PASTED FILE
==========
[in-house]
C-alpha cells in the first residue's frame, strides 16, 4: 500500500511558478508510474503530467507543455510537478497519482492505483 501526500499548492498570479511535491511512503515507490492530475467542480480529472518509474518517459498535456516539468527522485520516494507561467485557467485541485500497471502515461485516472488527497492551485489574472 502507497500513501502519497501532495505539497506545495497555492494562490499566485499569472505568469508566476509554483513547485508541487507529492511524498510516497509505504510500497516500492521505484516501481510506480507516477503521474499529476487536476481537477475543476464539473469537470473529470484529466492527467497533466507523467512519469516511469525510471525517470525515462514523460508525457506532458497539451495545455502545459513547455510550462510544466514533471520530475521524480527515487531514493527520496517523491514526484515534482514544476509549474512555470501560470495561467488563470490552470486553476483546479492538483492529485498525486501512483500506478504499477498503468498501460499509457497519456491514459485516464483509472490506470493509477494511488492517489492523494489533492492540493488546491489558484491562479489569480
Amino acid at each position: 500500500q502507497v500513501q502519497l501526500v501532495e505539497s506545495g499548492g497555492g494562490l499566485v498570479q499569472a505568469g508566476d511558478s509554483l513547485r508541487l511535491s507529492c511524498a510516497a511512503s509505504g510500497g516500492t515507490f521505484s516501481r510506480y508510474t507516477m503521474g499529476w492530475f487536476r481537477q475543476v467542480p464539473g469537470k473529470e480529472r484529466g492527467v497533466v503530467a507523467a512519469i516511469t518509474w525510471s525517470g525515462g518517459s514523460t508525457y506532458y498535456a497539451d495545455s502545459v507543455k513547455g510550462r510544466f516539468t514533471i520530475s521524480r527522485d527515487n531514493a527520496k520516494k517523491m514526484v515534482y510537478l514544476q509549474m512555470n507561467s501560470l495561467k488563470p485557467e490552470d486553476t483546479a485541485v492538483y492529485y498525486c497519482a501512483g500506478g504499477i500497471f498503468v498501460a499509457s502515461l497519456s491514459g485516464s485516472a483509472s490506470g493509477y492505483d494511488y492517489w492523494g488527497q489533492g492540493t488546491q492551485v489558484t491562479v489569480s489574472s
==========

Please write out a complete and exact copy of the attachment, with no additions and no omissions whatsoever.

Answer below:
[in-house]
C-alpha cells in the first residue's frame, strides 16, 4: 500500500511558478508510474503530467507543455510537478497519482492505483 501526500499548492498570479511535491511512503515507490492530475467542480480529472518509474518517459498535456516539468527522485520516494507561467485557467485541485500497471502515461485516472488527497492551485489574472 502507497500513501502519497501532495505539497506545495497555492494562490499566485499569472505568469508566476509554483513547485508541487507529492511524498510516497509505504510500497516500492521505484516501481510506480507516477503521474499529476487536476481537477475543476464539473469537470473529470484529466492527467497533466507523467512519469516511469525510471525517470525515462514523460508525457506532458497539451495545455502545459513547455510550462510544466514533471520530475521524480527515487531514493527520496517523491514526484515534482514544476509549474512555470501560470495561467488563470490552470486553476483546479492538483492529485498525486501512483500506478504499477498503468498501460499509457497519456491514459485516464483509472490506470493509477494511488492517489492523494489533492492540493488546491489558484491562479489569480
Amino acid at each position: 500500500q502507497v500513501q502519497l501526500v501532495e505539497s506545495g499548492g497555492g494562490l499566485v498570479q499569472a505568469g508566476d511558478s509554483l513547485r508541487l511535491s507529492c511524498a510516497a511512503s509505504g510500497g516500492t515507490f521505484s516501481r510506480y508510474t507516477m503521474g499529476w492530475f487536476r481537477q475543476v467542480p464539473g469537470k473529470e480529472r484529466g492527467v497533466v503530467a507523467a512519469i516511469t518509474w525510471s525517470g525515462g518517459s514523460t508525457y506532458y498535456a497539451d495545455s502545459v507543455k513547455g510550462r510544466f516539468t514533471i520530475s521524480r527522485d527515487n531514493a527520496k520516494k517523491m514526484v515534482y510537478l514544476q509549474m512555470n507561467s501560470l495561467k488563470p485557467e490552470d486553476t483546479a485541485v492538483y492529485y498525486c497519482a501512483g500506478g504499477i500497471f498503468v498501460a499509457s502515461l497519456s491514459g485516464s485516472a483509472s490506470g493509477y492505483d494511488y492517489w492523494g488527497q489533492g492540493t488546491q492551485v489558484t491562479v489569480s489574472s